Marketed as Equal and NutraSweet, aspartame is 180 times sweeter than sugar. It’s the main sweetener in most diet sodas, including Diet Coke and Diet Pepsi, and it may also be found in chewing gum, sugar-free desserts, yogurt, and even in some medications and vitamin supplements. But it’s most often seen as a tabletop sweetener in little packets intended to replace sugar in your coffee and tea.

The artificial sweetener is made from two amino acids, L-phenylalanine and L-aspartic acid, with a third component called a methyl ester group (which breaks down into methanol). One of the by-products your body creates by breaking down aspartame is formaldehyde, which is extremely toxic to health, even in very small doses. L-phenylalanine is often made with the use of a genetically modified microorganism, Escherichia coli.

Yup, you read that correctly – aspartame is “harvested” from the excrement of GM E. coli bacteria. Read more about that here: Aspartame: The Artificial Sweetener Made From…Poop?!

Aspartame is one of the most controversial ingredients in pre-packaged foods. Over the past 30 years, out of all of the consumer complaints received by the FDA, aspartame accounts for roughly 75% of them. There are at least 92 reported side effects, many of them neurological symptoms. Headaches are the most commonly reported symptom of aspartame use.

Here are just a few more:

  • Addiction
  • Anxiety
  • Convulsions
  • Dizziness
  • Headaches
  • Memory loss
  • Mood swings
Also, because aspartic acid can cross the blood brain barrier, aspartame may mimic symptoms of multiple sclerosis, Parkinson’s disease and epilepsy4. In rare cases, aspartame may trigger epileptic seizures—and there is increasing evidence that aspartame use may lead to weight gain!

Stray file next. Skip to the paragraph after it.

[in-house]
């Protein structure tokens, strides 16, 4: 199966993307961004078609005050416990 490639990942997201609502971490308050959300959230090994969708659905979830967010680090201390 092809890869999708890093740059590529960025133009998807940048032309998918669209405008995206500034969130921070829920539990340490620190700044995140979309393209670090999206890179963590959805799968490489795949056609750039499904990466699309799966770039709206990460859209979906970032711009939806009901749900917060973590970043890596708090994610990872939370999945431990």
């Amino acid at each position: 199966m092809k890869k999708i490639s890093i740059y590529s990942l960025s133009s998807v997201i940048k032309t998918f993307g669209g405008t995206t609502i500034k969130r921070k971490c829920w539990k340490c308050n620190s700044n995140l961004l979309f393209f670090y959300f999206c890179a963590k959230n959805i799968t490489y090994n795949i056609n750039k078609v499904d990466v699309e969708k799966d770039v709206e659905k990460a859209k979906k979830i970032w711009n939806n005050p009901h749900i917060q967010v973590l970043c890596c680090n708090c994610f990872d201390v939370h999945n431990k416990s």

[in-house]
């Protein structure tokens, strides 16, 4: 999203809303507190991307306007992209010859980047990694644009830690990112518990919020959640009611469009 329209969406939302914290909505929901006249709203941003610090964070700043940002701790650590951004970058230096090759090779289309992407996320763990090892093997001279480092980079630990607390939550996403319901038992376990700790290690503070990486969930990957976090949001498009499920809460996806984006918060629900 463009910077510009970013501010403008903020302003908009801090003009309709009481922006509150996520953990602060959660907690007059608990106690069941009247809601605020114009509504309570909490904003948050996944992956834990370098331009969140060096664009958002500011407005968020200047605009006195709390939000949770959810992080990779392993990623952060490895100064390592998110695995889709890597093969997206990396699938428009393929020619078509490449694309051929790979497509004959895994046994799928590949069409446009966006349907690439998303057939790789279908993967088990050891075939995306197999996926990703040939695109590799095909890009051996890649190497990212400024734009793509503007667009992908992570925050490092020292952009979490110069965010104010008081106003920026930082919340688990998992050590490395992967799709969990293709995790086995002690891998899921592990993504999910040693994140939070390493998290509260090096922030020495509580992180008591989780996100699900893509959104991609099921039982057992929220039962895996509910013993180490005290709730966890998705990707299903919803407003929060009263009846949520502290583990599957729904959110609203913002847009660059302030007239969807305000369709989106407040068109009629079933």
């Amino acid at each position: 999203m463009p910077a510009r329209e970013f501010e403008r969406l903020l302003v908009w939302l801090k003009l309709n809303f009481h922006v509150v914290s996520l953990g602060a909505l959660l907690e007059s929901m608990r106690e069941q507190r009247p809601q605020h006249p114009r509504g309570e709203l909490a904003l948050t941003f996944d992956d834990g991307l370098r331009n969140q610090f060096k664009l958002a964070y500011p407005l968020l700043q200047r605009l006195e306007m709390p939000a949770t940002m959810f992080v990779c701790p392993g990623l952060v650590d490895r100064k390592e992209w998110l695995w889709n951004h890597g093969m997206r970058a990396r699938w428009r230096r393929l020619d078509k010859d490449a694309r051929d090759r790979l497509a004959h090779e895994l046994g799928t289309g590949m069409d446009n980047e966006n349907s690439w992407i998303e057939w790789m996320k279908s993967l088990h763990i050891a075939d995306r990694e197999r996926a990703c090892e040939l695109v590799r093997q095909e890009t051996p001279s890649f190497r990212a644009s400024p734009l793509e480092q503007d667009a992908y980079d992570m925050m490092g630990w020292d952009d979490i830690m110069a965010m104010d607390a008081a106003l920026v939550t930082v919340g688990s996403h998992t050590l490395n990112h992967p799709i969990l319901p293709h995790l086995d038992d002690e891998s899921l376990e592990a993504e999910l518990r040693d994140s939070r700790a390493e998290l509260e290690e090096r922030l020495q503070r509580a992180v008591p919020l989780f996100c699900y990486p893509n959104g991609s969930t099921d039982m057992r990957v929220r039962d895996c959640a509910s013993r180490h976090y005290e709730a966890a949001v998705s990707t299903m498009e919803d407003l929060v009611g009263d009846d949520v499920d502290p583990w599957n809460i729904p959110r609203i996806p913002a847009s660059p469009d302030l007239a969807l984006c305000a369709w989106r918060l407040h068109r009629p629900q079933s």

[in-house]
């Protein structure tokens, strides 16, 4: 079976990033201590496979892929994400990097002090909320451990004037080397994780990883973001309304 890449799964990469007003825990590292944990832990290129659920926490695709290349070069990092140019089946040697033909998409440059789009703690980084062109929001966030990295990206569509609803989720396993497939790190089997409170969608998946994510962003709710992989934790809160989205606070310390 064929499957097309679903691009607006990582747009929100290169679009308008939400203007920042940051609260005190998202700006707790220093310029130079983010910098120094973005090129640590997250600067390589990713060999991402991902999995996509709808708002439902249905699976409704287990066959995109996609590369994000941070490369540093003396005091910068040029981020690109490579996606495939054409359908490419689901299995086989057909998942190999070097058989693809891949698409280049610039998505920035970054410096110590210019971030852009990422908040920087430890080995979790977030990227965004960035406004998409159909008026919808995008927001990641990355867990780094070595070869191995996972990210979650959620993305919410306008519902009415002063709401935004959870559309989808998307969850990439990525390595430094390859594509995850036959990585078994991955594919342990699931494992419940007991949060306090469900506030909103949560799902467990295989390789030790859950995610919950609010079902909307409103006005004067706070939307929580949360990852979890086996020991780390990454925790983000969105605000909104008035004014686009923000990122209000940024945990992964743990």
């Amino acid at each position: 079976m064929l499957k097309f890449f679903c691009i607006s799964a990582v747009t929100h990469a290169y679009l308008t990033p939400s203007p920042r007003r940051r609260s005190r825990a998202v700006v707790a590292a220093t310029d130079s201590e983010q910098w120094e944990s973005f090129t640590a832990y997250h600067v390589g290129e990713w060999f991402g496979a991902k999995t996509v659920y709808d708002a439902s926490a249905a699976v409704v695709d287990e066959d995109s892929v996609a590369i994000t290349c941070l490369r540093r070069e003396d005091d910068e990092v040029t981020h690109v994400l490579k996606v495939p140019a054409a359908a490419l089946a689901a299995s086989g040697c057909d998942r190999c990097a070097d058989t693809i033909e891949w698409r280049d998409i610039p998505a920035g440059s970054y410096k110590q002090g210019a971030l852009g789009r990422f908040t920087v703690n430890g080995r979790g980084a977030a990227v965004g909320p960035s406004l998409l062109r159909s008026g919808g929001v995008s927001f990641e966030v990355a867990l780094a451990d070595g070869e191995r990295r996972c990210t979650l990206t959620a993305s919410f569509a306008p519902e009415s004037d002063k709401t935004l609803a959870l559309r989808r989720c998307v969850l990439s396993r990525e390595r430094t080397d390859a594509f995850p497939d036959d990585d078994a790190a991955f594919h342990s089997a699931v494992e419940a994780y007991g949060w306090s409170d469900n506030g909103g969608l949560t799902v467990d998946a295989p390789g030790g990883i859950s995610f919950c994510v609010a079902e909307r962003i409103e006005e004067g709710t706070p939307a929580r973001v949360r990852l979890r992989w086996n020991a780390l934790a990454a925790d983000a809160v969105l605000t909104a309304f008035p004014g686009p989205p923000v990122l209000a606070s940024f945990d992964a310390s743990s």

Several studies have linked aspartame to cancer. A 2006 Italian study found that rats fed high daily doses of aspartame (the equivalent of nearly 3 liters for a 150-pound human) experienced higher levels of lymphomas, leukemia, and other types of cancer.

Still, after reviewing all of the studies on aspartame, the FDA concluded that the results weren’t strong enough to warrant removing it from the market. So once again, it’s up to consumers to avoid the artificial sweetener. The first step is to know where to find it.

Aspartame is clearly labeled on food and drink packaging, so it’s easy to recognize products that contain it. Products with aspartame must carry a label advising those with phenylketonuria (or PKU), a rare genetic disorder in which the body cannot properly break down phenylalanine, that the amino acid is present. It is listed in the ingredient list as “aspartame.”

Luckily, food manufacturers are listening to consumer complaints and have already begun replacing aspartame with other artificial or natural sweeteners in their beverages and products.

Eliminate Artificial Sweeteners From Your Diet for Good with a Naturally Savvy Get Healthy Challenge

Sucralose